To sell to Brazilians, you must know Brazilians. This, Mike Robinson believes.
You must know their language. You must know their culture. You must know their hopes and their fears and their deepest desires. Only then, can you know what they want and work to fill that need.
Of course, for Robinson, the president of LaVerdad (Spanish for "the truth"), you could substitute Mexicans, or Costa Ricans, or Panamanians, or any other culture or people. But it's the same theory - know the people, really know the people, before going into their market. To get into the heads of people, he says, it's best to know those people as well as they know themselves.
It's a way of life Robinson learned in the Green Berets, battling drug cartels in Colombia and dictators in Panama. It was a talent honed during Robinson's days at Procter & Gamble, which Robinson calls Blue Chip School for Branding and Marketing.
He's now using it at his eight-year-old, nationwide marketing, research and media firm. From its base in Cincinnati, La Verdad branches out to bring ethnic consumer insights and marketing strategies to large and small firms across the country, including several Fortune 1,000 companies.
It's a company that specializes in Hispanic culture and people. Its clients include Cintas and Toyota, where it runs media relations to the Hispanic community.
"Our starting point is always with the customer and the consumer," said Robinson. "It's not easy to cross cultural boundaries. I thought if I could do that, I could give people something no one else could."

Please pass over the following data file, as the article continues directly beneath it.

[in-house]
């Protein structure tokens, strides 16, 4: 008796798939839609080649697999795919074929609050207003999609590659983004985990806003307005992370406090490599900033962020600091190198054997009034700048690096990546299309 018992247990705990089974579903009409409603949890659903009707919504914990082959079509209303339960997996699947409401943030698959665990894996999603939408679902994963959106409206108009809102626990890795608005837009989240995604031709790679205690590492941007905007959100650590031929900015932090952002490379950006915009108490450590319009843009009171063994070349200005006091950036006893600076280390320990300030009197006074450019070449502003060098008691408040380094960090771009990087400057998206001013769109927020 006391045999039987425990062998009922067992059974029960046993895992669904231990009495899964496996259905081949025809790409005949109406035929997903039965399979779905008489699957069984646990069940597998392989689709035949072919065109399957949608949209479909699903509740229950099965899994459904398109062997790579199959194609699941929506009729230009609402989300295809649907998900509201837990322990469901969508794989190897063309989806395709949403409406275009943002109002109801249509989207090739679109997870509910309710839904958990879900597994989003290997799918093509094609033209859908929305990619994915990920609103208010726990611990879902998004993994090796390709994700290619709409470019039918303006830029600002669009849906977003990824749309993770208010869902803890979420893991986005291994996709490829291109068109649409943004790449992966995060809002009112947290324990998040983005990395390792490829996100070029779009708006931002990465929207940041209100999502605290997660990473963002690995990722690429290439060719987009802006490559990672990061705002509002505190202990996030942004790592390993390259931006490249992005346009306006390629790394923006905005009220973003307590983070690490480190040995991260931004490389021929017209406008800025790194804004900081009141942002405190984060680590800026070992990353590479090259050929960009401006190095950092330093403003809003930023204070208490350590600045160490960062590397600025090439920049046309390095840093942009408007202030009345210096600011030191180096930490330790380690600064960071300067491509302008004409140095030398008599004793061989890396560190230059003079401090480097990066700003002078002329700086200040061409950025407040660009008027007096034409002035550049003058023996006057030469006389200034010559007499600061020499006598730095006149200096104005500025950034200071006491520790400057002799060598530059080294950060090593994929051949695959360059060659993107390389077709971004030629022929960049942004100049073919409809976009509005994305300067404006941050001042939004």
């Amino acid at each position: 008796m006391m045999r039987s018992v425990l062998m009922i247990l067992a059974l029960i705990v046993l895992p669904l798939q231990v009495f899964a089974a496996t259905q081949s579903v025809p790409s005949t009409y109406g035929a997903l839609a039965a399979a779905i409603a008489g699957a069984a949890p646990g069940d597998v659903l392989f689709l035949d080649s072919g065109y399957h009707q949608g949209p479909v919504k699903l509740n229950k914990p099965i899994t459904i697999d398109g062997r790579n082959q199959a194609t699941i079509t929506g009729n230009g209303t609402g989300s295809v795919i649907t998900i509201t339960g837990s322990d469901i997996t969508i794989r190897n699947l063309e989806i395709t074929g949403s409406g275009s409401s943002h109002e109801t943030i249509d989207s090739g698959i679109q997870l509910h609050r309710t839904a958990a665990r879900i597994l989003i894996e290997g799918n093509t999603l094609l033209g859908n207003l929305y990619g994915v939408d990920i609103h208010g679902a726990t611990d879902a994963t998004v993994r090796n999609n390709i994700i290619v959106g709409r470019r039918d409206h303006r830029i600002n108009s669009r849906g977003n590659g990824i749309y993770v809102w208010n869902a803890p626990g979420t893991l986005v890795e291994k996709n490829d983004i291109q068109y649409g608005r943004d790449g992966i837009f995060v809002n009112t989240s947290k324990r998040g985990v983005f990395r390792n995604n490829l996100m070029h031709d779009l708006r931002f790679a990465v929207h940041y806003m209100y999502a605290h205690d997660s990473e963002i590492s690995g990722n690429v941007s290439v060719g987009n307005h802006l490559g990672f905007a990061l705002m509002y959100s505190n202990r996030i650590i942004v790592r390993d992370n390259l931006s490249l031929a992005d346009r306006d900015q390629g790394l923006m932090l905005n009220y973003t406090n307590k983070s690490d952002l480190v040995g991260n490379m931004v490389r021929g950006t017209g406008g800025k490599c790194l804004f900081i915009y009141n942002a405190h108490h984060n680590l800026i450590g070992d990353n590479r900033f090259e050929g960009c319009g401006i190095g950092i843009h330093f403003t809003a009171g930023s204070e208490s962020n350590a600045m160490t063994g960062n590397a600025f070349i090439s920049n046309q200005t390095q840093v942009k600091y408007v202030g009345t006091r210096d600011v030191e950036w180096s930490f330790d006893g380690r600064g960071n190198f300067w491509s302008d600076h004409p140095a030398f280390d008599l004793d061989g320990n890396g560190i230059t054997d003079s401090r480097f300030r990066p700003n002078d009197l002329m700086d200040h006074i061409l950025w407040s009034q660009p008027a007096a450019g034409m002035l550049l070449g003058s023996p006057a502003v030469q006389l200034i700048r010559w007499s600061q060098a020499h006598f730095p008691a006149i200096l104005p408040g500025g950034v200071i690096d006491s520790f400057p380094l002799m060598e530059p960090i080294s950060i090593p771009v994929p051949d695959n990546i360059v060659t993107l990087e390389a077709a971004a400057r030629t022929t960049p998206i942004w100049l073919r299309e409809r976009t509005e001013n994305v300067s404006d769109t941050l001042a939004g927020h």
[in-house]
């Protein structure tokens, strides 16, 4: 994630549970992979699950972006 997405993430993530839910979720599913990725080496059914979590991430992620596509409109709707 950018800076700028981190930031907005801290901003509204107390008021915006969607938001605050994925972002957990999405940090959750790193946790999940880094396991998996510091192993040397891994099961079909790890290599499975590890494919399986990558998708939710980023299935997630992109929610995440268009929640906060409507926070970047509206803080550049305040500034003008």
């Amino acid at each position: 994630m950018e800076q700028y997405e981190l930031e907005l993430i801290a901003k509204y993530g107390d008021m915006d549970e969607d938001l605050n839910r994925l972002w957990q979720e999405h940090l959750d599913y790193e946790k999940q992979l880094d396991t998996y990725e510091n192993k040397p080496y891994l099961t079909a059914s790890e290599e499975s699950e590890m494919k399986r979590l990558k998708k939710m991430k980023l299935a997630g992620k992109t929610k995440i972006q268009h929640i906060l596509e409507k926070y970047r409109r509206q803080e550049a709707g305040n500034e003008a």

In addition to his time in Latin American and at P&G, Robinson has lived in Europe and speaks several languages.
His company has about two dozen employees, and in 2006, broke the $1 million sales figure. He wouldn't give a current number, but said his company has done well in the past years, and he expects double-digit percentage increases in sales this year. It is one of the newest companies added to the Chamber of Commerce Minority Business Accelerator.
As for Brazil, the firm has a major new client that is looking into what Robinson says is one of the biggest untapped markets in the world. And while he doesn't have a specific expertise in the South American country - the fifth largest in the world with more than 200 million people - he's hiring researchers and experts to help his company learn and use that knowledge.
"I haven't worked in Brazil," he said. "I don't speak Portuguese. But if anyone can figure it out, we can. We've been able to find Brazilians in the United States, who just got here and haven't been Americanized. That's just a start for us."
By Paul A. Long
Source: Mike Robinson, president, LaVerdad